If the Nexus 8 had ultra-thin bezels so it wasn’t too much bigger than the N7 and yet still offered an aggressive price tag in a more premium (metal?) package? It’s possible Nexus 7 fans would still be interested, despite the downsides involved with going to a bigger form factor. Then again, there are those that prefer plastic builds and absolutely want the portability that comes with a 7-inch tablet.

Would Google be willing to turn these folks away? Honestly, we don’t have the answers and only Google (and maybe HTC) know for sure what’s going on.

So let’s leave the questions to our readers: Would you be “ok” with the idea of Google ditching the Nexus 7 in favor of the Nexus 8? What if this also meant no Nexus 10, either?

Note: There is a poll embedded within this post, please visit the site to participate in this post’s poll.







Android Authority

HTC wants to replace bad gifts with good HTC Ones

htc-one-gold

HTC wants to replace your bad gifts with a free HTC One this Christmas.

A new contest from HTC lets Instagram users show off their “bad” gifts and hopefully win a brand new phone from the company. To enter the contest all you have to do is follow HTC on Instagram, post a picture of the offending bad gift to the service, explain why its so bad in the caption with the hashtag #ReplaceMyGift, and tag HTC in the photo. Okay, so maybe the contest is a bit more complicated than some others, but it’s still relatively simple.

The contest will run until 11:59 p.m. PST on January 5, 2014. After that, HTC’s judges will view all of the photos submitted and evaluate them to see who gets the free HTC One and who doesn’t. The company will give away total of 12 phones in the contest. Six of those will go to Americans, and the other six will go to fans outside the U.S.

HTC asks that nobody mention other companies or products in their posts, so try to talk around why you aren’t a fan of that iPod touch somebody gave you without mentioning Apple.

The contest seems like a fun way to get people talking about and excited about HTC, but it could potentially cause a few problems for users. Nobody wants to see their gift put online as an example of a bad gift. Unless it’s intended to be a bad gift, in which case you might end up getting a laugh and a free phone.

Will you try your hand at the #ReplaceMyGift contest? Here’s the full list of rules and stuff to know if you’re going to enter!

Also, we’ve got giveaway happening here every Sunday on Android Authority, and we always make them international. Good luck guys, Happy Holidays!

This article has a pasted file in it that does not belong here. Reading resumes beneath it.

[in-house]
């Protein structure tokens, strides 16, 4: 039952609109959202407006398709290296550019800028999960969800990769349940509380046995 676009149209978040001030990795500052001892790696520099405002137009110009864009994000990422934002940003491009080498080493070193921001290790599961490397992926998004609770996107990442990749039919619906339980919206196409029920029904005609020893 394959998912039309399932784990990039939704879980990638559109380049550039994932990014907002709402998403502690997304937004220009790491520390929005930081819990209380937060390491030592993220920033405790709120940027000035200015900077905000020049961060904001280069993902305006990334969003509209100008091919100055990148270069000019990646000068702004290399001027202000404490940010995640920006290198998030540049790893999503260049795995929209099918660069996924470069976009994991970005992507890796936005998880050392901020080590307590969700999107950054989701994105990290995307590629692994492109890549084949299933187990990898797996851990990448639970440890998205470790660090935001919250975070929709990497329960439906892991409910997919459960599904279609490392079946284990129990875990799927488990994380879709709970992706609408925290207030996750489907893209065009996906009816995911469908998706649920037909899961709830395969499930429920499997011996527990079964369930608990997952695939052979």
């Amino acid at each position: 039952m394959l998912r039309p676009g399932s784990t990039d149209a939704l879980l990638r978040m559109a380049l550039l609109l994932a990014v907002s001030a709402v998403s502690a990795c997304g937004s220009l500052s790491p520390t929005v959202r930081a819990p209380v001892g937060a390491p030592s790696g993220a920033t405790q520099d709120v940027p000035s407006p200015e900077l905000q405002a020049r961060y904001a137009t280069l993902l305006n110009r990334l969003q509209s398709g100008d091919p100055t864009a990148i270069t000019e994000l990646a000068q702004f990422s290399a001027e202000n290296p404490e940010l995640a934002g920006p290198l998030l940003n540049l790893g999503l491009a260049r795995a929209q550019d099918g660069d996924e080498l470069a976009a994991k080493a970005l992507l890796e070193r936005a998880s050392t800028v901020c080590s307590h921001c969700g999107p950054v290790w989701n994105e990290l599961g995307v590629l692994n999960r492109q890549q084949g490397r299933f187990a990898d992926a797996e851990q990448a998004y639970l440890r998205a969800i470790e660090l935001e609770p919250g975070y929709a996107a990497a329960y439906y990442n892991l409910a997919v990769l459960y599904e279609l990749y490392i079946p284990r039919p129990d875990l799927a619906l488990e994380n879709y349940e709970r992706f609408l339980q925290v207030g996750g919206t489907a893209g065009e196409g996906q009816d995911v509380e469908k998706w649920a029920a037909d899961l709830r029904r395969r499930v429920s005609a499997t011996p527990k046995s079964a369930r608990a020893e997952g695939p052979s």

Android Authority

Winamp will shut down for good next month

Winamp will be shutting down next month. This news comes following 15 years of being available and has arrived as little more than a mention on the Winamp download site. There was no specifics given as to the reason for the shut down, however speculation suggests lack of popularity at this point.

7a917ed053id 5401.jpg1 Winamp will shut down for good next month

The folks behind the Winamp app, Nullsoft were acquired by AOL in 1999 and while there are Mac and Android apps available for download — things never seemed as good as the early days when Winamp was highly customizable and available only for Windows. Before we get all nostalgic here, we can look towards the brief statement from Winamp.

“Winamp.com and associated web services will no longer be available past December 20, 2013. Additionally, Winamp Media players will no longer be available for download. Please download the latest version before that date.”

With that having been said, now appears like a good time for the trip down memory lane. Looking towards Wikipedia and we learn that Winamp was created in 1997 by Justin Frankel and Dmitry Boldrev. The early days of Winamp had it available as freeware/shareware and with support for a variety of file types and customizable with plugins and skins.

Winamp was integrated with SHOUTcast for streaming radio and also once found use as a podcatcher. All that aside, Winamp appears to have reached the height of success in 2005 when the user base grew to more than 52 million. But while the software will only be going away for good in December 2013, it seems the writing on the wall may have began 10 years earlier, in 2003. That was when Winamp saw a near-simultaneous departure of both Justin Frankel and the original development team. As a result, Winamp (Nullsoft) became a division of AOL Music.

SOURCE: Winamp

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Is Google’s increasing control over Android good for users?

Friday Debate aa (1)

On this edition of the Friday Debate, we discuss a topic that generated hot disputes in the Android community in the past week: Google’s power play on Android. Ron Amadeo of Ars Technica recently published a thought-provoking piece where he outlines the way Google moved more and more of the features that were once part of AOSP into its own proprietary applications, thus increasing its control on the Android ecosystem and making it more difficult for other companies to fork it.